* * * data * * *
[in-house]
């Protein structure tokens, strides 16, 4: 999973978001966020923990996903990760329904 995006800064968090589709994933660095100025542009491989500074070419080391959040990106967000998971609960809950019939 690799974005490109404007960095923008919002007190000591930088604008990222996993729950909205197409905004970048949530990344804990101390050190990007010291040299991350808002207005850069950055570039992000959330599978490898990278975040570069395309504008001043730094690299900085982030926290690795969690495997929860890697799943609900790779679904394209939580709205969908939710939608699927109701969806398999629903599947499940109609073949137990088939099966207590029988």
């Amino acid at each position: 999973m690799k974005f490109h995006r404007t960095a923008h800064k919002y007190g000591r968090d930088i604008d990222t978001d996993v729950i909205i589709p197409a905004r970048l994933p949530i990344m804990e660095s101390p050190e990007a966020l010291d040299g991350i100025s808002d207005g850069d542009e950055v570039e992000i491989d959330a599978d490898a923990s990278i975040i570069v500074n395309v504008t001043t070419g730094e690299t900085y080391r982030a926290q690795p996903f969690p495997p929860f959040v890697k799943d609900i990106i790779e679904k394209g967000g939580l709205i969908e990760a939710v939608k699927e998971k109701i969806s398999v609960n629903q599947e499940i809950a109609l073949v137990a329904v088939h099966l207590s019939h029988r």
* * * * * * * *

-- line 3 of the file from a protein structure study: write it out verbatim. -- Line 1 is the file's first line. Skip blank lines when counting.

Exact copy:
């Amino acid at each position: 999973m690799k974005f490109h995006r404007t960095a923008h800064k919002y007190g000591r968090d930088i604008d990222t978001d996993v729950i909205i589709p197409a905004r970048l994933p949530i990344m804990e660095s101390p050190e990007a966020l010291d040299g991350i100025s808002d207005g850069d542009e950055v570039e992000i491989d959330a599978d490898a923990s990278i975040i570069v500074n395309v504008t001043t070419g730094e690299t900085y080391r982030a926290q690795p996903f969690p495997p929860f959040v890697k799943d609900i990106i790779e679904k394209g967000g939580l709205i969908e990760a939710v939608k699927e998971k109701i969806s398999v609960n629903q599947e499940i809950a109609l073949v137990a329904v088939h099966l207590s019939h029988r």